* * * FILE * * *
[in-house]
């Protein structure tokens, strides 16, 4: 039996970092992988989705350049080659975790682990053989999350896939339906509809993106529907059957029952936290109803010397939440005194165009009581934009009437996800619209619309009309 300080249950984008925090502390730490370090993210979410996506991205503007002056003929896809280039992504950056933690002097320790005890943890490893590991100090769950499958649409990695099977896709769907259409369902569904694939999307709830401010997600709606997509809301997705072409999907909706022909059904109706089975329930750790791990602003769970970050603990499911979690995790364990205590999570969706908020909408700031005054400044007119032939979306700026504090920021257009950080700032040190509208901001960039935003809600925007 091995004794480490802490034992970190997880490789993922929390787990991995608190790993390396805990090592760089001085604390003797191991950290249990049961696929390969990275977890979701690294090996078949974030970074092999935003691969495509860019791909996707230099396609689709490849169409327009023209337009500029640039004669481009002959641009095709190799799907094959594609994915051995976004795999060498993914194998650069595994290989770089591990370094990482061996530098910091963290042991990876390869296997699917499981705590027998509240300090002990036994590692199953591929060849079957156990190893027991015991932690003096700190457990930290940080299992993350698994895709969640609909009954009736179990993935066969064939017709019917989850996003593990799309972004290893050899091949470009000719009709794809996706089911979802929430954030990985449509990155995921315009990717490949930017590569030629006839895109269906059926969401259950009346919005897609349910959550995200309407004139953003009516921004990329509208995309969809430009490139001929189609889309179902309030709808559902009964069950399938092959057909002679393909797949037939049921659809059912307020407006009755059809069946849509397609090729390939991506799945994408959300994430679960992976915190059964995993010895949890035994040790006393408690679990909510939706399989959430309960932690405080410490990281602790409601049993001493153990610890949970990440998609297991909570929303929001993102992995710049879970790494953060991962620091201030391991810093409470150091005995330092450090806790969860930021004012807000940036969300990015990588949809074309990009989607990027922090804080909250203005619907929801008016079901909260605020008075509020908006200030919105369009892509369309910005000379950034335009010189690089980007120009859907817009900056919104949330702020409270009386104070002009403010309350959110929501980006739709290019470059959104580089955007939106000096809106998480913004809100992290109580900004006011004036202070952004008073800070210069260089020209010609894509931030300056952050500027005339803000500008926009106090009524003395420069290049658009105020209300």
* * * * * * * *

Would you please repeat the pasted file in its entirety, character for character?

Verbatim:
[in-house]
């Protein structure tokens, strides 16, 4: 039996970092992988989705350049080659975790682990053989999350896939339906509809993106529907059957029952936290109803010397939440005194165009009581934009009437996800619209619309009309 300080249950984008925090502390730490370090993210979410996506991205503007002056003929896809280039992504950056933690002097320790005890943890490893590991100090769950499958649409990695099977896709769907259409369902569904694939999307709830401010997600709606997509809301997705072409999907909706022909059904109706089975329930750790791990602003769970970050603990499911979690995790364990205590999570969706908020909408700031005054400044007119032939979306700026504090920021257009950080700032040190509208901001960039935003809600925007 091995004794480490802490034992970190997880490789993922929390787990991995608190790993390396805990090592760089001085604390003797191991950290249990049961696929390969990275977890979701690294090996078949974030970074092999935003691969495509860019791909996707230099396609689709490849169409327009023209337009500029640039004669481009002959641009095709190799799907094959594609994915051995976004795999060498993914194998650069595994290989770089591990370094990482061996530098910091963290042991990876390869296997699917499981705590027998509240300090002990036994590692199953591929060849079957156990190893027991015991932690003096700190457990930290940080299992993350698994895709969640609909009954009736179990993935066969064939017709019917989850996003593990799309972004290893050899091949470009000719009709794809996706089911979802929430954030990985449509990155995921315009990717490949930017590569030629006839895109269906059926969401259950009346919005897609349910959550995200309407004139953003009516921004990329509208995309969809430009490139001929189609889309179902309030709808559902009964069950399938092959057909002679393909797949037939049921659809059912307020407006009755059809069946849509397609090729390939991506799945994408959300994430679960992976915190059964995993010895949890035994040790006393408690679990909510939706399989959430309960932690405080410490990281602790409601049993001493153990610890949970990440998609297991909570929303929001993102992995710049879970790494953060991962620091201030391991810093409470150091005995330092450090806790969860930021004012807000940036969300990015990588949809074309990009989607990027922090804080909250203005619907929801008016079901909260605020008075509020908006200030919105369009892509369309910005000379950034335009010189690089980007120009859907817009900056919104949330702020409270009386104070002009403010309350959110929501980006739709290019470059959104580089955007939106000096809106998480913004809100992290109580900004006011004036202070952004008073800070210069260089020209010609894509931030300056952050500027005339803000500008926009106090009524003395420069290049658009105020209300």